The economy continues to recover, as real GDP advanced a very healthy 4.4 percent in 2004, which was the best performance since 1999.

Incomes and job creation are on the rise. Mortgage rates remain very low. Sales are high and unsold inventory levels are low. The Housing Market Index stands at 70.

The economy continues to recover, as real GDP advanced a very healthy 4.4 percent in 2004, which was the best performance since 1999.

Incomes and job creation are on the rise. Mortgage rates remain very low. Sales are high and unsold inventory levels are low. The Housing Market Index stands at 70. While some markets are stronger than others, overall, this has to be the best month ever to be a home builder.

Our grading system of the economy and the housing market is a “bell curve” model, with statistics at an all-time high receiving an “A,” statistics near the long-term average receiving a “C,” and the worst times ever receiving an “F.” In this grading system, it is OK to be a “C” student. Here is our current report card:

Economic Growth: C

The economy grew at a 3.1 percent clip in the 4th quarter of 2004, which was below expectations primarily due to the international trade account deficit. However, for all of 2004, the U.S. economy grew by 4.4 percent, well above its long-term average of 3 percent to 3.5 percent. Employers continued to add to their payrolls this month, which boosted consumer confidence. Personal incomes increased 8.6 percent in 2004 on a nominal level and consumer spending rose a strong 4.5 percent in the 4th quarter.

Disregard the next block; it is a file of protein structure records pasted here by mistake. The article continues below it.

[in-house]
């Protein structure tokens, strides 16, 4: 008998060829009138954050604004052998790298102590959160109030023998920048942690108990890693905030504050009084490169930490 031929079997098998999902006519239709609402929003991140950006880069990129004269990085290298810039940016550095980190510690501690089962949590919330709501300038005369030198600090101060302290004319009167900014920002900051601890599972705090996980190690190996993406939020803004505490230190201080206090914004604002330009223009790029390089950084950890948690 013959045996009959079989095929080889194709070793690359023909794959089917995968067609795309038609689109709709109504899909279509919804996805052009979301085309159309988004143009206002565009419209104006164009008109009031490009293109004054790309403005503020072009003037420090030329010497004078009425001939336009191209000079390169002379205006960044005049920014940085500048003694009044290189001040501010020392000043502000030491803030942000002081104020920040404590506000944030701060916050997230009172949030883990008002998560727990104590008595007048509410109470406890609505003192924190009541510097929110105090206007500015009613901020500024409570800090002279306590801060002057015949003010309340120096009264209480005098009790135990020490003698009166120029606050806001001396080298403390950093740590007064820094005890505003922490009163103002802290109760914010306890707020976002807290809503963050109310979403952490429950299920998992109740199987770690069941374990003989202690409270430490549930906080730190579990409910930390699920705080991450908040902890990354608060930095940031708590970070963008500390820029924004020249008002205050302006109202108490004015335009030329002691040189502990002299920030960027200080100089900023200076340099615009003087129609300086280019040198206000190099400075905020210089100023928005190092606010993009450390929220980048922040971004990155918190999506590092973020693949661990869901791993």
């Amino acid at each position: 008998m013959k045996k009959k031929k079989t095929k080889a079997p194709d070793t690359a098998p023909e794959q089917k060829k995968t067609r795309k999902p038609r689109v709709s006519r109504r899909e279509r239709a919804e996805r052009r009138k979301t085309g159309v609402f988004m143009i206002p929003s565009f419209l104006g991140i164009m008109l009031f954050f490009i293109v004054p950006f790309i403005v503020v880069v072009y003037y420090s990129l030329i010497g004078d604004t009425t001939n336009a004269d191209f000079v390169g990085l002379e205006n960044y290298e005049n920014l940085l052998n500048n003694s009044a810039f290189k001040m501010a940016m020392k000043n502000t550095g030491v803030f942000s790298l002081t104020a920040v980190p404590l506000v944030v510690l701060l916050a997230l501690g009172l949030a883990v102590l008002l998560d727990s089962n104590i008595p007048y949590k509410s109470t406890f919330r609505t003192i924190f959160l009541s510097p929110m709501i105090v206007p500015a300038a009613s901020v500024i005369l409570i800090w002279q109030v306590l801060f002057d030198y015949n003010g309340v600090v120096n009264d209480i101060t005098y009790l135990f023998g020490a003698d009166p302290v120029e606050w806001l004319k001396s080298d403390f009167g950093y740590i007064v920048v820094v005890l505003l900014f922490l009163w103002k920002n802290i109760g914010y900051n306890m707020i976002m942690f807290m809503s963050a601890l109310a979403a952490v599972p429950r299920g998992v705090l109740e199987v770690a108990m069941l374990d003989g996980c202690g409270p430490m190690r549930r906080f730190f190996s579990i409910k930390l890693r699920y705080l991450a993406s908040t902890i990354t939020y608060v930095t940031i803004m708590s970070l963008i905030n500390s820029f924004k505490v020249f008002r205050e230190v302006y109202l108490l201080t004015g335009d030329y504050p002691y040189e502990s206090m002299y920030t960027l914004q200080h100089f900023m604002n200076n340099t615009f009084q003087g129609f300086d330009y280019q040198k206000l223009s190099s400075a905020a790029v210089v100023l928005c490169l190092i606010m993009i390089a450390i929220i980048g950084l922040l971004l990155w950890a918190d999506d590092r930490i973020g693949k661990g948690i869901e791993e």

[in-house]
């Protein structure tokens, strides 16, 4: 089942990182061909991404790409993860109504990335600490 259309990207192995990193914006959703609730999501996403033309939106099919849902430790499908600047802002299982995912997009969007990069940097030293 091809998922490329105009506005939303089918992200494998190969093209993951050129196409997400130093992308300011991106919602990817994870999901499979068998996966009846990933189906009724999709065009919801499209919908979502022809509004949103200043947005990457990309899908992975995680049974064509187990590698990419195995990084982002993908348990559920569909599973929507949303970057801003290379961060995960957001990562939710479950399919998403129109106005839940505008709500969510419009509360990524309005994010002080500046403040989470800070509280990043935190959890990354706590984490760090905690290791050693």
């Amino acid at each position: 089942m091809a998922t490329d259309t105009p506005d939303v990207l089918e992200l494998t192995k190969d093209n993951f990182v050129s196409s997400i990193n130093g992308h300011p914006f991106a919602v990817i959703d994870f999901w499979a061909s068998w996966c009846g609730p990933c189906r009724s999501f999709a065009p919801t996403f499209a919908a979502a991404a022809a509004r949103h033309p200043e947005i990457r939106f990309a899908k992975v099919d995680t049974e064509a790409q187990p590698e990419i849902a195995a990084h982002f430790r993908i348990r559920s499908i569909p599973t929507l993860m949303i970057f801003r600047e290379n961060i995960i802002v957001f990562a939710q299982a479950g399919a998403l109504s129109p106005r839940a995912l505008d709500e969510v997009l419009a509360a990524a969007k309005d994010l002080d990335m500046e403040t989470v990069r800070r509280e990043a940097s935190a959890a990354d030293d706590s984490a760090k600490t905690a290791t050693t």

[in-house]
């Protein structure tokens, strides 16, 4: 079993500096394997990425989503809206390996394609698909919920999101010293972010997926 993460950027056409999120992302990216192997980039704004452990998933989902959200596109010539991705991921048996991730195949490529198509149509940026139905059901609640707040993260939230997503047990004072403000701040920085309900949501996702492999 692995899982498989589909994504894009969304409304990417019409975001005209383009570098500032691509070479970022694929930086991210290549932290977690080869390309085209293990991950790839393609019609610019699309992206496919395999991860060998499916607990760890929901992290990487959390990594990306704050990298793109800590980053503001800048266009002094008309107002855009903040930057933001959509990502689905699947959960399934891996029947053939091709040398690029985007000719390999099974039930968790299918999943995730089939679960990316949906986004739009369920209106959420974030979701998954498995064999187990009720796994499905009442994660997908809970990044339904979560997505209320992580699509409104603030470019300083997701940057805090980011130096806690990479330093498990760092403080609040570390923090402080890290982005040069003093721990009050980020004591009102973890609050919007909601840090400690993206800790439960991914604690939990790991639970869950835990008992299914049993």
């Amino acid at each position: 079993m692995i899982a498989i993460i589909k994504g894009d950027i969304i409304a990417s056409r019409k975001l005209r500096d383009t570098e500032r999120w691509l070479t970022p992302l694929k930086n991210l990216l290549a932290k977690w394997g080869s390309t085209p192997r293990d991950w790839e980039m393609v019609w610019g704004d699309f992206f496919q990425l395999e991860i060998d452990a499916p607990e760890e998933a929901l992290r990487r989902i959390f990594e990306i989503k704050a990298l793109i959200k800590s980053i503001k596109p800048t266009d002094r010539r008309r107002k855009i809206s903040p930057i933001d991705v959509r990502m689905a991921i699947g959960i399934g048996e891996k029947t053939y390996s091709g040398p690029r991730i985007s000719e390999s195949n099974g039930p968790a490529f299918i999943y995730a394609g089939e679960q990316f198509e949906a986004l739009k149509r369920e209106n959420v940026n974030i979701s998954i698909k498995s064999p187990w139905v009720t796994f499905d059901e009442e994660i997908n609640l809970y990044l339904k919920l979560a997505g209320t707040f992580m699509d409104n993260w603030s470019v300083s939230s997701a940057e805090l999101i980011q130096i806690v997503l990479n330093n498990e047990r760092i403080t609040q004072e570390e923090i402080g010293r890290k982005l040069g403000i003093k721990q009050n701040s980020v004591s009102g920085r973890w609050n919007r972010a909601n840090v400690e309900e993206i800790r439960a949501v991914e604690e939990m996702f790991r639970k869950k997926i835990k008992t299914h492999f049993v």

Leading Indicators: C

The leading indicators are down 1.7 percent on an annualized basis over the last six months. The leading indicators predict very modest economic growth in the next three to six months.

Mortgage Rates: A-

The fixed mortgage rate fell to 5.66 percent, despite continued Fed tightening, while the one-year adjustable mortgage rate remained flat at 4.18 percent. The spread between long-term and short-term rates is narrowing, making fixed rates more attractive.

Consumer Behavior: C+

Consumer confidence increased again in December, as consumers remain optimistic about the economic picture in the first half of 2005. Higher stock prices and a positive job market contributed to this positive reading. Most measures remain near their long-term averages.

Existing-Home Market: B+

December sales of existing homes surprisingly fell 3.3 percent from November to a 6.69-million-annual-sales rate. The inventory of existing homes remained flat at 4.3 months.

New-Home Market: B+

December new-home sales remained relatively flat at a 1.1-million-unit annual rate. New-home sales rose in the two of the four regions in the U.S.: 56 percent in the Midwest and 6.3 percent in the West. Sales fell 15.7 percent in the Northeast and 16.3 percent in the South.

Housing Supply: B-

Housing starts surged 10.9 percent to 2 million in December from a revised 1.8 million in November, representing the largest month-to-month gain since September 1997. The rebound was a statistical fluke because it followed last month’s largest month-to-month decline since January 1994.

John Burns is the founder of Real Estate Consulting in Irvine, Calif., which monitors changes in real estate market conditions and provides consulting services, including strategic planning, market research and financial analysis.

***

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